Tucked away in a tiny space in the opera house, in a corner just beneath one of its plunging sails is an intimate space with a postcard view of the harbour. The Utzon Room. It is a concrete rectangular box with “hear the pin drop” acoustics.
We heard the Australian Haydn Ensemble performing here today- Sunday 20th December, 2015- taking the guise of the Haydn Esterhazy Orchestra as it might have played in the Schloss Esterhazy, Vienna 1761.
The Orchestra performs with a dry, clear sound and the individual instruments seem more clearly articulated than their modern counterparts. This makes for hearing Haydn in a new light with a sound less sumptuous but clearer than what we are used to.
The Ensemble has a virtuosic provenance and its members are drawn from other distinguished orchestras and ensembles around the world. The Co Director and concertmaster, Marc Destraube, has himself played under some of the worlds’ great conductors, no lesser luminaries than Sir Simon Rattle and Christopher Hogwood.
The concert featured some exquisite moments:-
The beginning of Haydn’s Matin (Morning) Symphony where we hear the dawn breaking and the day beginning to unfold…The rain and the storm in the final movement of the Soir Symphony…The dancing interplay between soloists, darting around each other,the orchestral tutti intervening.
The harpsichord in the D Major Concerto was beautifully played by Co- Director Erin Halyard. It did not clatter and rattle but tinkled with crystal clarity as it wove in and out of the Ensemble.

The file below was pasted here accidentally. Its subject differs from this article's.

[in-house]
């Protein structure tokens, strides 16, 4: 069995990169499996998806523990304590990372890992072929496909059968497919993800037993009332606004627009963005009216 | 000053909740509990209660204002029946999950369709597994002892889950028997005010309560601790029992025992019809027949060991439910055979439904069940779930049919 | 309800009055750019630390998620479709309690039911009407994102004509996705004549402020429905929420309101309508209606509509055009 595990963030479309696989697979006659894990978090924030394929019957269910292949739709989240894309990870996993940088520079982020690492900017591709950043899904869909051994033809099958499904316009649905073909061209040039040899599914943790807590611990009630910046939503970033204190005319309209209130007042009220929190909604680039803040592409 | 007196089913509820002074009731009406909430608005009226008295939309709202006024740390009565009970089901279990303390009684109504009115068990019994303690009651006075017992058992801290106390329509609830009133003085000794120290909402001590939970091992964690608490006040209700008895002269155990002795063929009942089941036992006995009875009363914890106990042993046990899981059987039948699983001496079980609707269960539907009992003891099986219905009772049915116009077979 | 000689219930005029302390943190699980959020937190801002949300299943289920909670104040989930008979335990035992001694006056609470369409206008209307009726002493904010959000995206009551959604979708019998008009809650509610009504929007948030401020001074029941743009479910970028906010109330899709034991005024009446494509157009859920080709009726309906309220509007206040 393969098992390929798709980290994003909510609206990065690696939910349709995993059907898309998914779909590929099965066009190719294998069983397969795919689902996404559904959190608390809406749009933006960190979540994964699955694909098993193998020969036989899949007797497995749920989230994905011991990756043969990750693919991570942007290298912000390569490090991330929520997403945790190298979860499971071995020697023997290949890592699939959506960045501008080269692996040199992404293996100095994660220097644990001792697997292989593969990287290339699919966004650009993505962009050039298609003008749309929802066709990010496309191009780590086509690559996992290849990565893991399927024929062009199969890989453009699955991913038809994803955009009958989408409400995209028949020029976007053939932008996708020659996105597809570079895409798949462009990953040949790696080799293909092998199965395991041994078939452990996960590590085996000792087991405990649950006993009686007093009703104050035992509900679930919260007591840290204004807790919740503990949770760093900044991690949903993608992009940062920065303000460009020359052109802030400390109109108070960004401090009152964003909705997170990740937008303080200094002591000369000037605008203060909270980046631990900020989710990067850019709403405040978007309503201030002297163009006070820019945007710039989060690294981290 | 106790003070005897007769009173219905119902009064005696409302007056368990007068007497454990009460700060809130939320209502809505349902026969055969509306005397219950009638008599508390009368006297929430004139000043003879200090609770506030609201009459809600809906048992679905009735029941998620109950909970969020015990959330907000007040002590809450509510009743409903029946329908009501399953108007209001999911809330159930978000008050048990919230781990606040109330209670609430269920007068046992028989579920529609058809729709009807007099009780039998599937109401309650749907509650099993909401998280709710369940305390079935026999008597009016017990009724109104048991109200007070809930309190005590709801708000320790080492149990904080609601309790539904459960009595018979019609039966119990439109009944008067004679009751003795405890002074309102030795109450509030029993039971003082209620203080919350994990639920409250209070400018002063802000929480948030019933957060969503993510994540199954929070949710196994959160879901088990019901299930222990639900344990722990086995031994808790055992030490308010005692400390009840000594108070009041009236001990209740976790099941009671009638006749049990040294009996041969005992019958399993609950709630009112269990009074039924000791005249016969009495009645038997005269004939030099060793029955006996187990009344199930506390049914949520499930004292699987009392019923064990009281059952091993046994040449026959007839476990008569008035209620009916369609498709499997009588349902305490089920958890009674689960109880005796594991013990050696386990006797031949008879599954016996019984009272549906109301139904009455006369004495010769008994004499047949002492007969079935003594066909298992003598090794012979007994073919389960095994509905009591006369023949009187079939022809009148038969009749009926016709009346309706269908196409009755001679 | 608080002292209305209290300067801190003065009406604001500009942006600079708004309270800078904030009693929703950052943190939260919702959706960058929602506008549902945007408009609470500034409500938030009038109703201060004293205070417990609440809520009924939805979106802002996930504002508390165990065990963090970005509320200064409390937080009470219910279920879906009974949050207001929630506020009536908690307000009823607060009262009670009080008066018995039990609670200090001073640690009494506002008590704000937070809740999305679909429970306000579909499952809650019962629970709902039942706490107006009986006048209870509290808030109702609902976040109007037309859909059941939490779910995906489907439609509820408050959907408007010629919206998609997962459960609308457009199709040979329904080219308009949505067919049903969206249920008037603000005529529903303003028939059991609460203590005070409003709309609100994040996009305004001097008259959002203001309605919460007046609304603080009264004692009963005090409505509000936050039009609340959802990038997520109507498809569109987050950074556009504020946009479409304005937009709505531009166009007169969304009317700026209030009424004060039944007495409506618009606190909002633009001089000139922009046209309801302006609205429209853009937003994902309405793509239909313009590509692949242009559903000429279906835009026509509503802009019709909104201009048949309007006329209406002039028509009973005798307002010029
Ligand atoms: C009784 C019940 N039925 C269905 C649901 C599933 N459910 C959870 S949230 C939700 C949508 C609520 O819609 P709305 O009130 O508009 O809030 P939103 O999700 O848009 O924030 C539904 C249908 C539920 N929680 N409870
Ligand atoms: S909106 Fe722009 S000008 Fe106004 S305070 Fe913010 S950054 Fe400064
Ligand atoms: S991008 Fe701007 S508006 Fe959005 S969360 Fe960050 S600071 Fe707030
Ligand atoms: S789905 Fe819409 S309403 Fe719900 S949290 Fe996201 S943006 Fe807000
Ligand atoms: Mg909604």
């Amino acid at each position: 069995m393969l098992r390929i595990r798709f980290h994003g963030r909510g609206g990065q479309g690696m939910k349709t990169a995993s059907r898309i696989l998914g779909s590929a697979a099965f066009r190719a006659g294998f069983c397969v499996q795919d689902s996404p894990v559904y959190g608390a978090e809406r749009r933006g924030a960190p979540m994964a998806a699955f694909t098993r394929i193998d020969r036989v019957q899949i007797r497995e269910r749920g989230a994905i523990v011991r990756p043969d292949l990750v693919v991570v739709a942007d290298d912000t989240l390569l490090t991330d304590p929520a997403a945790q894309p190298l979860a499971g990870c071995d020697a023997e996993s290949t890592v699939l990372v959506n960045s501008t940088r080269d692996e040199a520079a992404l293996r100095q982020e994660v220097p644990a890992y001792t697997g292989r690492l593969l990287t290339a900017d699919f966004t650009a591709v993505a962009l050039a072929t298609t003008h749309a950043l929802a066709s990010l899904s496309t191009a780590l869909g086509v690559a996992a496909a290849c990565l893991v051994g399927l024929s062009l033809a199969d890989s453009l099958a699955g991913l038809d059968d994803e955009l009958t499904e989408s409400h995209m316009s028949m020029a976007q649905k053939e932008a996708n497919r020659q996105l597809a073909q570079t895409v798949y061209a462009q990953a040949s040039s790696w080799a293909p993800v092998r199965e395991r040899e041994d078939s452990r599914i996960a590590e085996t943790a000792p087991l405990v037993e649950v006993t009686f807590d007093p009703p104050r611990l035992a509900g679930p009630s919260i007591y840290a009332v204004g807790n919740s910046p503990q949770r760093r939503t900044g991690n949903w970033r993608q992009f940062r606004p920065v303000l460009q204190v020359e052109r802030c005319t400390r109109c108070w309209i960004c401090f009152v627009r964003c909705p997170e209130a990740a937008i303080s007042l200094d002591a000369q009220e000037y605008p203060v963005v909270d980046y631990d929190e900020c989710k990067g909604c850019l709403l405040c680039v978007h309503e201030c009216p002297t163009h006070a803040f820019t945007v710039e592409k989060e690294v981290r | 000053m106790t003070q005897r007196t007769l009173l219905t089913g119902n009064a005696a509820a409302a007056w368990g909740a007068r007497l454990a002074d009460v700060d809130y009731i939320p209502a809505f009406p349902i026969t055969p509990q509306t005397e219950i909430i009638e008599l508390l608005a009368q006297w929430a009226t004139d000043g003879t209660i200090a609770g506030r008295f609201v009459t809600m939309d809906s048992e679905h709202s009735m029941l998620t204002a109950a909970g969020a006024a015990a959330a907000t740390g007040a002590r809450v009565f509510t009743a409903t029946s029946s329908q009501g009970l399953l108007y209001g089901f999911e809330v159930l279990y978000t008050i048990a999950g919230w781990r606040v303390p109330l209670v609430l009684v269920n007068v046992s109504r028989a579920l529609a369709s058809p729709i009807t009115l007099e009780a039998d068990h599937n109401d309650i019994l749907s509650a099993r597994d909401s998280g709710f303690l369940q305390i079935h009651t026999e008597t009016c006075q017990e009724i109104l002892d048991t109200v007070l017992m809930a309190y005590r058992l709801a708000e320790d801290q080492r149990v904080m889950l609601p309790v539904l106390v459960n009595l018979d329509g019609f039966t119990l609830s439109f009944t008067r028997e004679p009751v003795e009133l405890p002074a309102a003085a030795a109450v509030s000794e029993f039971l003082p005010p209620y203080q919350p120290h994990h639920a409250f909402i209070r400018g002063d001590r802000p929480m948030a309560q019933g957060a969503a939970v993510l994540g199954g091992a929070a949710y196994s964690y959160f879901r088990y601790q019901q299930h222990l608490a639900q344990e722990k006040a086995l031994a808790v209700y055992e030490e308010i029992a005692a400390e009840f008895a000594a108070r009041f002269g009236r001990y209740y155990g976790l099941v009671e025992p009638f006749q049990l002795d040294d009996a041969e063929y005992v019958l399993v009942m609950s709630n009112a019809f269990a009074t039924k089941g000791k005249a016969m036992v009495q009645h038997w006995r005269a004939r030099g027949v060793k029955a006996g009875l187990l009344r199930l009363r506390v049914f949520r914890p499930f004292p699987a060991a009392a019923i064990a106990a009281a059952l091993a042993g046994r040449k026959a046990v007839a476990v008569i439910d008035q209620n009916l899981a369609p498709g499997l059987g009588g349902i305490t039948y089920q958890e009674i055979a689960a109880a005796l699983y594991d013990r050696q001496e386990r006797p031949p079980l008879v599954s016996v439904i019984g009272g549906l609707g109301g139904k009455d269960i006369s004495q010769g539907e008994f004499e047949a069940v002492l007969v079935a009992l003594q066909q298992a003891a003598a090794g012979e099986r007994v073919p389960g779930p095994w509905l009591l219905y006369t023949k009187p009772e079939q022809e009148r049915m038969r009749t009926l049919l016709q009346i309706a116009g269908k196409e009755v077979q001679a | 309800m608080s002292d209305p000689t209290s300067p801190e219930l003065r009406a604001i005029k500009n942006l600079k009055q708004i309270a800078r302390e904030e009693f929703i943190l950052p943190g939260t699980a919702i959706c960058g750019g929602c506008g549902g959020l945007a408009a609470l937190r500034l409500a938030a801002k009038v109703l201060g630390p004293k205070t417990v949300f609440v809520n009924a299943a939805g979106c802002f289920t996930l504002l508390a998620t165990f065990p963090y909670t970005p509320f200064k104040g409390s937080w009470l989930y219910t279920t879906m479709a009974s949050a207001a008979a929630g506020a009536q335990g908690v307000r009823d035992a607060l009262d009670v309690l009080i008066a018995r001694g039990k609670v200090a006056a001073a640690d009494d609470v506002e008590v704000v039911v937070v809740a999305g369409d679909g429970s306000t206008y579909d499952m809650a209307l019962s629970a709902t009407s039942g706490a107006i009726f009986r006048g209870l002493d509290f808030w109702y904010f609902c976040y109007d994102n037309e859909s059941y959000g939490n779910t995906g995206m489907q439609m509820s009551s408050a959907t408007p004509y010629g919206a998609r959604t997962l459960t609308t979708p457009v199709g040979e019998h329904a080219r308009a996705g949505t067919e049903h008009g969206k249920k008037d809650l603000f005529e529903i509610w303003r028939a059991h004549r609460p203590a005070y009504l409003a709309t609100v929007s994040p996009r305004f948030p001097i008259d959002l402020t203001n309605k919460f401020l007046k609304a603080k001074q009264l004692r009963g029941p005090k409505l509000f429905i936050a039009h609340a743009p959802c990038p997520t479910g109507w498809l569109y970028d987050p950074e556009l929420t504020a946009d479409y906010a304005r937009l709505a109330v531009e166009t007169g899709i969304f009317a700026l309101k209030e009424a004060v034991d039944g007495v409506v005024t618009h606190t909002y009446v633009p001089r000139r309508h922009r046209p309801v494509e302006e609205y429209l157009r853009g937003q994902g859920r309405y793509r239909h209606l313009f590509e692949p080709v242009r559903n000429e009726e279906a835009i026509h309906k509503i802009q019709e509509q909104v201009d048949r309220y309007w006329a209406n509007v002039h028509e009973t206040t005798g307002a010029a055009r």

This was a purely Haydn Program. His music is measured, rigorous and intellectual although occasionally there a breaths of humanity. By and large Haydn lived in a certain world driven and governed by strict rules. One’s place in it was clearly and irrevocably defined. Within barely a few years the music world would change dramatically.
Nine years later, in 1770, Beethoven was born and his music heralded a new era. Beethoven’s music pronounced man as an individual sentient being. His compositions would glow with passion and lyricism and joy. All men were brothers, part of God’s Creation and imbued with His Glory. Man had no earthly master; on the contrary he was master of his own destiny.
On the way home I listened to American pianist Murray Perahia playing Beethoven’s Third Piano Concerto, stunned at how different it was to the music I had just heard. Yet another reminder of how quickly the musical landscape can change.
The final concert in the Australian Haydn Ensemble’s current program is tonight- Monday 21 December- at 7pm. Bookings 92507777 or www.sydneyoperahouse.com.